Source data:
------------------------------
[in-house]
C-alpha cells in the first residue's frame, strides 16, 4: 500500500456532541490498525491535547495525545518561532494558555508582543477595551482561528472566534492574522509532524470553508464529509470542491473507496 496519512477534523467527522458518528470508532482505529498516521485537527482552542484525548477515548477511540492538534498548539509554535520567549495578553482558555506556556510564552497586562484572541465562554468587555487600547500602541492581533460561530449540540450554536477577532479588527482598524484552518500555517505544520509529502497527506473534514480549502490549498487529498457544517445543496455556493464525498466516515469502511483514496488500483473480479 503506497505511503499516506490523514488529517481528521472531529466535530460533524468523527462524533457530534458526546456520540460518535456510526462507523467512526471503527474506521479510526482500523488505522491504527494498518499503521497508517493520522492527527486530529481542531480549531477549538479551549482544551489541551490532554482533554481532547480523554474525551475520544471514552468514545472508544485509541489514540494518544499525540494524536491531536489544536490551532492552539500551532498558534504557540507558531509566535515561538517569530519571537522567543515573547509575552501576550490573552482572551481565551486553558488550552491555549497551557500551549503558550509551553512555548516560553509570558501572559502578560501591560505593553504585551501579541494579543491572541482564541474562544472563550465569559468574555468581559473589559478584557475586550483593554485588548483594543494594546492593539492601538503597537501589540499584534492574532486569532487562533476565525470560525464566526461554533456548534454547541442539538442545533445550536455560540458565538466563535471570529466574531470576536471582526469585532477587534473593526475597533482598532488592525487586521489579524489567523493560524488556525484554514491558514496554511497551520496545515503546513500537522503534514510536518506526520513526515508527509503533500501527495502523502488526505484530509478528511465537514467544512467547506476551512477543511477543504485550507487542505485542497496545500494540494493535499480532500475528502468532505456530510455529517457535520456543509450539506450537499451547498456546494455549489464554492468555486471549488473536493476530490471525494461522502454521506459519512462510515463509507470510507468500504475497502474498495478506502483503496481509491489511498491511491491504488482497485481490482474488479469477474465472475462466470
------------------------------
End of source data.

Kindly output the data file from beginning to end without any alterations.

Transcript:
[in-house]
C-alpha cells in the first residue's frame, strides 16, 4: 500500500456532541490498525491535547495525545518561532494558555508582543477595551482561528472566534492574522509532524470553508464529509470542491473507496 496519512477534523467527522458518528470508532482505529498516521485537527482552542484525548477515548477511540492538534498548539509554535520567549495578553482558555506556556510564552497586562484572541465562554468587555487600547500602541492581533460561530449540540450554536477577532479588527482598524484552518500555517505544520509529502497527506473534514480549502490549498487529498457544517445543496455556493464525498466516515469502511483514496488500483473480479 503506497505511503499516506490523514488529517481528521472531529466535530460533524468523527462524533457530534458526546456520540460518535456510526462507523467512526471503527474506521479510526482500523488505522491504527494498518499503521497508517493520522492527527486530529481542531480549531477549538479551549482544551489541551490532554482533554481532547480523554474525551475520544471514552468514545472508544485509541489514540494518544499525540494524536491531536489544536490551532492552539500551532498558534504557540507558531509566535515561538517569530519571537522567543515573547509575552501576550490573552482572551481565551486553558488550552491555549497551557500551549503558550509551553512555548516560553509570558501572559502578560501591560505593553504585551501579541494579543491572541482564541474562544472563550465569559468574555468581559473589559478584557475586550483593554485588548483594543494594546492593539492601538503597537501589540499584534492574532486569532487562533476565525470560525464566526461554533456548534454547541442539538442545533445550536455560540458565538466563535471570529466574531470576536471582526469585532477587534473593526475597533482598532488592525487586521489579524489567523493560524488556525484554514491558514496554511497551520496545515503546513500537522503534514510536518506526520513526515508527509503533500501527495502523502488526505484530509478528511465537514467544512467547506476551512477543511477543504485550507487542505485542497496545500494540494493535499480532500475528502468532505456530510455529517457535520456543509450539506450537499451547498456546494455549489464554492468555486471549488473536493476530490471525494461522502454521506459519512462510515463509507470510507468500504475497502474498495478506502483503496481509491489511498491511491491504488482497485481490482474488479469477474465472475462466470